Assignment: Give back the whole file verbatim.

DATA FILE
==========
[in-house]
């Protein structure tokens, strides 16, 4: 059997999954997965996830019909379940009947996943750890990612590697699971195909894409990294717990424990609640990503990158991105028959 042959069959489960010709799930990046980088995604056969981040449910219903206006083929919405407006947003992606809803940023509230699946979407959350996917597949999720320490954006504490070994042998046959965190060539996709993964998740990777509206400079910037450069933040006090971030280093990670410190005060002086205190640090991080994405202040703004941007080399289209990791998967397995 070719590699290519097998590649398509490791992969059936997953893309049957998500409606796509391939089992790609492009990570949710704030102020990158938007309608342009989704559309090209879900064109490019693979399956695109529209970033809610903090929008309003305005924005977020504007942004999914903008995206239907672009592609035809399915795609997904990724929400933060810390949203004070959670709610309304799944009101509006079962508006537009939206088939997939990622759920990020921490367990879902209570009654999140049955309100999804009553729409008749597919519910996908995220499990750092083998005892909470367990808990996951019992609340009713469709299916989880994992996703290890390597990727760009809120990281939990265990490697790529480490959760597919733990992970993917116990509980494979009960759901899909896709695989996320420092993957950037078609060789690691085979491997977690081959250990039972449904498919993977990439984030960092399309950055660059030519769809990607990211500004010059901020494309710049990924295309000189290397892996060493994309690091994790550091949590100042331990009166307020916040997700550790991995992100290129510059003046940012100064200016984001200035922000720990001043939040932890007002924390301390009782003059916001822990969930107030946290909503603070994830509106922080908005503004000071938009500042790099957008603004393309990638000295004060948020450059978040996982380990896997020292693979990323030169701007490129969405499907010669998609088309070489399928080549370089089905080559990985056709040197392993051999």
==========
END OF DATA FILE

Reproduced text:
[in-house]
């Protein structure tokens, strides 16, 4: 059997999954997965996830019909379940009947996943750890990612590697699971195909894409990294717990424990609640990503990158991105028959 042959069959489960010709799930990046980088995604056969981040449910219903206006083929919405407006947003992606809803940023509230699946979407959350996917597949999720320490954006504490070994042998046959965190060539996709993964998740990777509206400079910037450069933040006090971030280093990670410190005060002086205190640090991080994405202040703004941007080399289209990791998967397995 070719590699290519097998590649398509490791992969059936997953893309049957998500409606796509391939089992790609492009990570949710704030102020990158938007309608342009989704559309090209879900064109490019693979399956695109529209970033809610903090929008309003305005924005977020504007942004999914903008995206239907672009592609035809399915795609997904990724929400933060810390949203004070959670709610309304799944009101509006079962508006537009939206088939997939990622759920990020921490367990879902209570009654999140049955309100999804009553729409008749597919519910996908995220499990750092083998005892909470367990808990996951019992609340009713469709299916989880994992996703290890390597990727760009809120990281939990265990490697790529480490959760597919733990992970993917116990509980494979009960759901899909896709695989996320420092993957950037078609060789690691085979491997977690081959250990039972449904498919993977990439984030960092399309950055660059030519769809990607990211500004010059901020494309710049990924295309000189290397892996060493994309690091994790550091949590100042331990009166307020916040997700550790991995992100290129510059003046940012100064200016984001200035922000720990001043939040932890007002924390301390009782003059916001822990969930107030946290909503603070994830509106922080908005503004000071938009500042790099957008603004393309990638000295004060948020450059978040996982380990896997020292693979990323030169701007490129969405499907010669998609088309070489399928080549370089089905080559990985056709040197392993051999």